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Summary for 400 2nd Avenue Extension / Parcel ID 5247800980 / Inv #

Historic Name: Chin Gee Hee Building Common Name: 400 2nd Avenue Extension South/ Kon Yick Building
Style: Commercial, Exotic Neighborhood: Pioneer Square
Built By: Year Built: 1890
In the opinion of the survey, this property appears to meet the criteria of the Seattle Landmarks Preservation Ordinance.
In the opinion of the survey, this property is located in a potential historic districe (National and/or local).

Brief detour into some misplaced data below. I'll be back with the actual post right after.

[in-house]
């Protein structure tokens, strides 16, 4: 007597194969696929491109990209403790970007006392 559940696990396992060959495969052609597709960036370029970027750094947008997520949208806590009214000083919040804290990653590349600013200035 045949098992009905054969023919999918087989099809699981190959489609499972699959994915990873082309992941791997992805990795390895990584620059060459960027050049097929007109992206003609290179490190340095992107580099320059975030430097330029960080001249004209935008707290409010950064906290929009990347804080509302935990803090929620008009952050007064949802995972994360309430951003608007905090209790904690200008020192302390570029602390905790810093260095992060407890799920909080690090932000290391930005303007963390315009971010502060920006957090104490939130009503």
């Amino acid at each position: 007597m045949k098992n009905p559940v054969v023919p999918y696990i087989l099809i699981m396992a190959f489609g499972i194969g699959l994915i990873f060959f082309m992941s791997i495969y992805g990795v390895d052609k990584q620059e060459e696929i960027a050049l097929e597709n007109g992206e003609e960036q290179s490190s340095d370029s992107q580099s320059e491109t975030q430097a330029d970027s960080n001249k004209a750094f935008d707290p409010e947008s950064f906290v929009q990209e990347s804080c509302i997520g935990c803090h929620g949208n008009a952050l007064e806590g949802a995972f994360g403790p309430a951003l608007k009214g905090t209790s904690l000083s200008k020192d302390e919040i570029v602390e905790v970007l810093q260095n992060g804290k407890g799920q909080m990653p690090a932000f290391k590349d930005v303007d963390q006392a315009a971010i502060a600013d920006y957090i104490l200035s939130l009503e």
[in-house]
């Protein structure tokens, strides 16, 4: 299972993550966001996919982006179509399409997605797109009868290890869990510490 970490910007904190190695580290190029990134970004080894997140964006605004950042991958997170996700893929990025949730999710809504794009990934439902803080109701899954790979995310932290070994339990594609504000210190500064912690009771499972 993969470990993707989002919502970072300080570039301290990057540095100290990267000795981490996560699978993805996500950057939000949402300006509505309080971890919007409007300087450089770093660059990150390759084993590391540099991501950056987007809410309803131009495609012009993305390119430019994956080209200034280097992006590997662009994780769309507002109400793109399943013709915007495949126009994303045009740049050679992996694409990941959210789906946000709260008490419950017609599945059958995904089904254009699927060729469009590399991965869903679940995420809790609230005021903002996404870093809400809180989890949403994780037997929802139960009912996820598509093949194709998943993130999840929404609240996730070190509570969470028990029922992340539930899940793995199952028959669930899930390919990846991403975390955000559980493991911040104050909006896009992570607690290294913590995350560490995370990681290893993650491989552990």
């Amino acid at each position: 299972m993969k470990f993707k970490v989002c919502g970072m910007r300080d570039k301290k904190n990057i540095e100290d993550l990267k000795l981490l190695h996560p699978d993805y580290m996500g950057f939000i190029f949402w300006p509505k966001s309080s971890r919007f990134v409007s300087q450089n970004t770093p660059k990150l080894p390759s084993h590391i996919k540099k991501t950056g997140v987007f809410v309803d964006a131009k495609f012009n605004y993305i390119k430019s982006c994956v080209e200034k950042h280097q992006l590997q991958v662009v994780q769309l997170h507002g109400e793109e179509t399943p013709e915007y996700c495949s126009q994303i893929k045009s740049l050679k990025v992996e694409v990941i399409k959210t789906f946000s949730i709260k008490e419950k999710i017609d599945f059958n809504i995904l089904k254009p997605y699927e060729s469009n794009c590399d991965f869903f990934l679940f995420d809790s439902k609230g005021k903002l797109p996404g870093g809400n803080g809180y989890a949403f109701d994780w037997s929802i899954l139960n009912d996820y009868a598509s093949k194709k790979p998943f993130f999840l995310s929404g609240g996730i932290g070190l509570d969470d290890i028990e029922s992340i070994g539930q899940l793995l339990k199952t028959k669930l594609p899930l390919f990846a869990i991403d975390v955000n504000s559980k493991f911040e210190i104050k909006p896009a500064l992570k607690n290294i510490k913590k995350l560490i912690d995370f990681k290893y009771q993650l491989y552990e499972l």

This building is considered the last vestige of Seattle’s original Chinatown, which was first located near Mill Street (Yesler Way) and First Avenue, but shifted to Washington Street between Second and Third Avenues at least by the 1870s. Seattle’s Chinese community revolved around the Wa Chong Company, which had buildings, both designed by W.E. Boone, at Third and Washington Street, before and after the Great Fire of 1889. Founded by Chin Chun Hock, one of Seattle’s earliest residents, the Wa Chong Company operated as a retail and import business, as well as a labor contractor. This building was built and owned by Chin Gee Hee, a onetime business associate of Chin Chun Hock in the Wa Chong Company, and housed the Quon Tuck Company, also a labor contracting and import/export business. Originally called the Chin Gee Hee Building, the building, in its earliest form, appears to have been designed by W. E. Boone. It also housed the Hop Sing Tong, a family association well into the 1950s. While the building appears to have been originally completed in 1890, the King County Tax Assessor’s record card gives the date “1900.” Clearly subsequent changes, including the addition of the balcony, were made, so the 1900 date may allude to those changes. The stucco is most probably from an even later date. Chin Gee Hee, like Chin Chun Hock, was from Look Choon village in Toisan Province in China. Chin Gee Hee, as a partner in the Wa Chong Company was responsible for making that company the leading Chinese labor contractor in the Pacific Northwest. Chin Chun Hock, on the other hand, pushed the focus of the company toward merchandise and dry goods and import/export from China. By 1888, Chin Gee Hee and Chin Chun Hock had dissolved their partnership. Chin Gee Hee then founded the Quon Tuck Company, a similar labor contracting and import/export firm, which he housed in this building. By the late 1890s/ 1900, the Wa Chong and the Quon Tuck Companies as well as a third company, the Mark Ten Suie, were the largest, oldest and most successful Chinese businesses in Seattle. While changes were made probably early on, the building has changed little, at least since the 1930s. It retains the elements of its Victorian design as well as the striking covered balcony. By the 1930s, it was owned by the Yick Kong Corporation. The Yick Kong Corporation is probably related to the Kong Yick Investment Company, founded around 1910 by another important early Chinese community leader and businessman, Goon Dip. That company was involved in constructing some of the first buildings in the second Chinatown and current Chinatown Historic District (including the current Kon Yick Building) on King Street between Seventh and Eighth Avenues South, after the Jackson Regrade of 1909. By 1909, the original Chinatown was very congested, and the Jackson Regrade reclaimed land from the Tidelands, which allowed the Chinese Community to move and expand. While the Monterey Hotel Buildings to the north also seem to be associated with the early Chinese community, this building, because of its architectural design and detailing, remains an emblem and the last obvious example of the kinds of buildings that were once in the Pioneer Square-Skid Road National Historic District, before the Second Avenue Extension, a public works project, demolished most of what was left of the original Chinatown in 1928.